Domanassa: 5 definitions
Domanassa means something in Buddhism, Pali. If you want to know the exact meaning, history, etymology or English translation of this term then check out the descriptions on this page. Add your comment or reference to a book if you want to contribute to this summary article.
Theravada (major branch of Buddhism)Source: Journey to Nibbana: Patthana Dhama
Domanassa means unpleasant feeling in mind.Source: Pali Kanon: Manual of Buddhist Terms and Doctrines
lit. 'sad-mindedness', grief,
i.e. mentally painful feeling (cetasika-vedanā), is one of the 5 feelings (vedanā, q.v.) and one of the 22 faculties (indriya, q.v.).
According to the Abhidhamma, grief is always associated with antipathy and grudge, and therefore karmically unwholesome (akusala, q.v.) Cf. Tab. I. 30, 31.Source: Pali Kanon: Manual of Buddhist Terms and Doctrines
Domanassa (“grief”). - Indulging in g. s. manopavicāra.
Theravāda is a major branch of Buddhism having the the Pali canon (tipitaka) as their canonical literature, which includes the vinaya-pitaka (monastic rules), the sutta-pitaka (Buddhist sermons) and the abhidhamma-pitaka (philosophy and psychology).
Languages of India and abroad
Pali-English dictionarySource: BuddhaSasana: Concise Pali-English Dictionary
domanassa : (nt.) displeasure; melancholy; grief.Source: Sutta: The Pali Text Society's Pali-English Dictionary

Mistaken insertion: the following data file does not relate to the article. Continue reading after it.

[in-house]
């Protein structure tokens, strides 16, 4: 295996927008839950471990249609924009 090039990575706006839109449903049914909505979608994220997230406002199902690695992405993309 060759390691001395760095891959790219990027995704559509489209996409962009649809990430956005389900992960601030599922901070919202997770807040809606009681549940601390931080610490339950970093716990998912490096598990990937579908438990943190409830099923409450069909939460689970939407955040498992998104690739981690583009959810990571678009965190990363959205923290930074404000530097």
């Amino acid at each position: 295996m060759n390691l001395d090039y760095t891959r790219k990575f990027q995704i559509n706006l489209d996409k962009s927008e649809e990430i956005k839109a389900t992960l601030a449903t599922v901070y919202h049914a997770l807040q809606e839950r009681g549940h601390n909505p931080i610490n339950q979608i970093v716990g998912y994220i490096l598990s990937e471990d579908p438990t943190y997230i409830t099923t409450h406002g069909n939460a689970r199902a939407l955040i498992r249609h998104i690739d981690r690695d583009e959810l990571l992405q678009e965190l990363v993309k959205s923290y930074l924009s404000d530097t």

Domanassa, (nt.) (Sk. daurmanasya, duḥ+manas) distress, dejectedness, melancholy, grief. As mental pain (cetasikaṃ asātaṃ cet. dukkhaṃ S.V, 209=Nd2 312; cp. D.II, 306; Nett 12) opp. to dukkha physical pain: see dukkha B III, 1 a). A synonym of domanassaṃ is appaccaya (q. v.). For definition of the term see Vism.461, 504. The frequent combination dukkha-domanassa refers to an unpleasant state of mind & body (see dukkha B III, 1 b; e.g. S.IV, 198; V, 141; M.II, 64; A.I, 157; It.89 etc.), the contrary of somanassaṃ with which dom° is combined to denote “happiness & unhappiness, ” joy & dejection, e.g. D.III, 270; M.II, 16; A.I, 163; Sn.67 (see somanassa).—Vin.I, 34; D.II, 278, 306; S.IV, 104, 188; V, 349, 451; M.I, 48, 65, 313, 340; II, 51; III, 218; A.I, 39 (abhijjhā° covetousness & dejection, see abhijjhā); II, 5, 149 sq.; III, 99, 207; V, 216 sq.; Sn.592, 1106; Pug.20, 59; Nett 12, 29 (citta-sampīḷanaṃ d.) 53, Dhs.413, 421, 1389; Vbh.15, 54, 71, 138 sq.; Dh.I, 121.
Pali is the language of the Tipiṭaka, which is the sacred canon of Theravāda Buddhism and contains much of the Buddha’s speech. Closeley related to Sanskrit, both languages are used interchangeably between religions.
See also (Relevant definitions)